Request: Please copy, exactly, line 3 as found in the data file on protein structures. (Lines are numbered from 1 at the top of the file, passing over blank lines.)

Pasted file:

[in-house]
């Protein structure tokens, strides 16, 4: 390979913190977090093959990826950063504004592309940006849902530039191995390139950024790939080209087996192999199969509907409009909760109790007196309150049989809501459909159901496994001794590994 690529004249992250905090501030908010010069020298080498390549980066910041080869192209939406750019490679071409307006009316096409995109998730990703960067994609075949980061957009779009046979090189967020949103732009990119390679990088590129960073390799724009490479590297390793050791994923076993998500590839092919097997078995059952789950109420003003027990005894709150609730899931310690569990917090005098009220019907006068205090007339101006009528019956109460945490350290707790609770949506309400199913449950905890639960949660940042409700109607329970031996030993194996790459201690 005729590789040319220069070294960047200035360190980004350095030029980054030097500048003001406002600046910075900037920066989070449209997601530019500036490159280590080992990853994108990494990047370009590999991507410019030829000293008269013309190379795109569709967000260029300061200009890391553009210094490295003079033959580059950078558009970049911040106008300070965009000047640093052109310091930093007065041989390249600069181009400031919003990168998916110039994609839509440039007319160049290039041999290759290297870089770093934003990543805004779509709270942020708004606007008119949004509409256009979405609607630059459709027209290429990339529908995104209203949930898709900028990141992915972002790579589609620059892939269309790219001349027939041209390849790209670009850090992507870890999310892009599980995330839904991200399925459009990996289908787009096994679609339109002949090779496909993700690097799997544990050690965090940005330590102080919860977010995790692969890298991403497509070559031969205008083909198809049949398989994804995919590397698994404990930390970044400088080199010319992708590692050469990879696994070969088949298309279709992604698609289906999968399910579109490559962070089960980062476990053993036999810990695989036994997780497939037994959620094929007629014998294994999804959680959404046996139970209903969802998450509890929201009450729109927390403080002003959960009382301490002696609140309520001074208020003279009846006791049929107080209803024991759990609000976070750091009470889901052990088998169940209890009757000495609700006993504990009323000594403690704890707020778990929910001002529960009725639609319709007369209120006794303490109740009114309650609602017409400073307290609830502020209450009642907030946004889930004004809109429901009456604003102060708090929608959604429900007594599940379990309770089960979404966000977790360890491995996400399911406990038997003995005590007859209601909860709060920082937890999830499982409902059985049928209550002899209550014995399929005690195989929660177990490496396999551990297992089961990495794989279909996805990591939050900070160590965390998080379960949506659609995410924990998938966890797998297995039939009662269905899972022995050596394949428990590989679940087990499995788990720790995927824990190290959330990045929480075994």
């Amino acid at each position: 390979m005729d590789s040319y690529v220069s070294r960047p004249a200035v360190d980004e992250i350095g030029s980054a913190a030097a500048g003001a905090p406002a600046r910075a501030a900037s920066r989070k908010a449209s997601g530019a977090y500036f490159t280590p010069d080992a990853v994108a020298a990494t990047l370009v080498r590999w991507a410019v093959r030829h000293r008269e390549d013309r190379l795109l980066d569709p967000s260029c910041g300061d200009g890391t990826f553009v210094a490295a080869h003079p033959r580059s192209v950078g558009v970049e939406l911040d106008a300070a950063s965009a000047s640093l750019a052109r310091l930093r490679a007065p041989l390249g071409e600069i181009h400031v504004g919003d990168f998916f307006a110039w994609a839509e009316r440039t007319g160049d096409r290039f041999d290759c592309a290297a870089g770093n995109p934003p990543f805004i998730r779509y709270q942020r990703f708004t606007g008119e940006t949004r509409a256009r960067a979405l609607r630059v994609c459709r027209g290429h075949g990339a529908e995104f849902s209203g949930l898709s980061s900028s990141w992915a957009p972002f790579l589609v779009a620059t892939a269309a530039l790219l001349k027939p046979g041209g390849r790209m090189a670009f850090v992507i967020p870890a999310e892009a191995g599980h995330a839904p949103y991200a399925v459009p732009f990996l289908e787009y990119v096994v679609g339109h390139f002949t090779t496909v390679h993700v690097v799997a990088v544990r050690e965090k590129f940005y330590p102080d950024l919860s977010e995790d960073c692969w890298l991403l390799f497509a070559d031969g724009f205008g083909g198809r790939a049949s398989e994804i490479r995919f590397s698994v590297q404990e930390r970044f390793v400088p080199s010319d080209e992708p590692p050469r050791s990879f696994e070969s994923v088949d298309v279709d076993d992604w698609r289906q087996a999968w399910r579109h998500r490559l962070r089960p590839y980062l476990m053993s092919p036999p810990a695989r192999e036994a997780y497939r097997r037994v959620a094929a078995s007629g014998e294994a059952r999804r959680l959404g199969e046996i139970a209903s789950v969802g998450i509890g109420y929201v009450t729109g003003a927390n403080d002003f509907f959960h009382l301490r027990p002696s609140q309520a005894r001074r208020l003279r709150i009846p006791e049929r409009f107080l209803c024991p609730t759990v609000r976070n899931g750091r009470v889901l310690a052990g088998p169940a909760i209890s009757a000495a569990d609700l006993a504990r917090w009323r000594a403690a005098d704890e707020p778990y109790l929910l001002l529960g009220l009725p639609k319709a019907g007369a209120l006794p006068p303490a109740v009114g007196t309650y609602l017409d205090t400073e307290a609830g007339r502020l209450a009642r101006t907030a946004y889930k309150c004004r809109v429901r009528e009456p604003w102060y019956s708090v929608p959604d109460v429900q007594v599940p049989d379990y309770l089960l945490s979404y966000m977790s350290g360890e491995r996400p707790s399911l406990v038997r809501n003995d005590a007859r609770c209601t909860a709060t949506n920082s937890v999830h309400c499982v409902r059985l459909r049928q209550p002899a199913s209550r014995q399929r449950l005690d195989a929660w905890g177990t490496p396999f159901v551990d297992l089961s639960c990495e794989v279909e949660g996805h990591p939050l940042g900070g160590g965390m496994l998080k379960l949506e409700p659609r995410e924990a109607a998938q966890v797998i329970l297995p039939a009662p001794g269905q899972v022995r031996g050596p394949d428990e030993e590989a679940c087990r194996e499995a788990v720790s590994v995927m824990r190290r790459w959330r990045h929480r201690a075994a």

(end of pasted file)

């Amino acid at each position: 390979m005729d590789s040319y690529v220069s070294r960047p004249a200035v360190d980004e992250i350095g030029s980054a913190a030097a500048g003001a905090p406002a600046r910075a501030a900037s920066r989070k908010a449209s997601g530019a977090y500036f490159t280590p010069d080992a990853v994108a020298a990494t990047l370009v080498r590999w991507a410019v093959r030829h000293r008269e390549d013309r190379l795109l980066d569709p967000s260029c910041g300061d200009g890391t990826f553009v210094a490295a080869h003079p033959r580059s192209v950078g558009v970049e939406l911040d106008a300070a950063s965009a000047s640093l750019a052109r310091l930093r490679a007065p041989l390249g071409e600069i181009h400031v504004g919003d990168f998916f307006a110039w994609a839509e009316r440039t007319g160049d096409r290039f041999d290759c592309a290297a870089g770093n995109p934003p990543f805004i998730r779509y709270q942020r990703f708004t606007g008119e940006t949004r509409a256009r960067a979405l609607r630059v994609c459709r027209g290429h075949g990339a529908e995104f849902s209203g949930l898709s980061s900028s990141w992915a957009p972002f790579l589609v779009a620059t892939a269309a530039l790219l001349k027939p046979g041209g390849r790209m090189a670009f850090v992507i967020p870890a999310e892009a191995g599980h995330a839904p949103y991200a399925v459009p732009f990996l289908e787009y990119v096994v679609g339109h390139f002949t090779t496909v390679h993700v690097v799997a990088v544990r050690e965090k590129f940005y330590p102080d950024l919860s977010e995790d960073c692969w890298l991403l390799f497509a070559d031969g724009f205008g083909g198809r790939a049949s398989e994804i490479r995919f590397s698994v590297q404990e930390r970044f390793v400088p080199s010319d080209e992708p590692p050469r050791s990879f696994e070969s994923v088949d298309v279709d076993d992604w698609r289906q087996a999968w399910r579109h998500r490559l962070r089960p590839y980062l476990m053993s092919p036999p810990a695989r192999e036994a997780y497939r097997r037994v959620a094929a078995s007629g014998e294994a059952r999804r959680l959404g199969e046996i139970a209903s789950v969802g998450i509890g109420y929201v009450t729109g003003a927390n403080d002003f509907f959960h009382l301490r027990p002696s609140q309520a005894r001074r208020l003279r709150i009846p006791e049929r409009f107080l209803c024991p609730t759990v609000r976070n899931g750091r009470v889901l310690a052990g088998p169940a909760i209890s009757a000495a569990d609700l006993a504990r917090w009323r000594a403690a005098d704890e707020p778990y109790l929910l001002l529960g009220l009725p639609k319709a019907g007369a209120l006794p006068p303490a109740v009114g007196t309650y609602l017409d205090t400073e307290a609830g007339r502020l209450a009642r101006t907030a946004y889930k309150c004004r809109v429901r009528e009456p604003w102060y019956s708090v929608p959604d109460v429900q007594v599940p049989d379990y309770l089960l945490s979404y966000m977790s350290g360890e491995r996400p707790s399911l406990v038997r809501n003995d005590a007859r609770c209601t909860a709060t949506n920082s937890v999830h309400c499982v409902r059985l459909r049928q209550p002899a199913s209550r014995q399929r449950l005690d195989a929660w905890g177990t490496p396999f159901v551990d297992l089961s639960c990495e794989v279909e949660g996805h990591p939050l940042g900070g160590g965390m496994l998080k379960l949506e409700p659609r995410e924990a109607a998938q966890v797998i329970l297995p039939a009662p001794g269905q899972v022995r031996g050596p394949d428990e030993e590989a679940c087990r194996e499995a788990v720790s590994v995927m824990r190290r790459w959330r990045h929480r201690a075994a």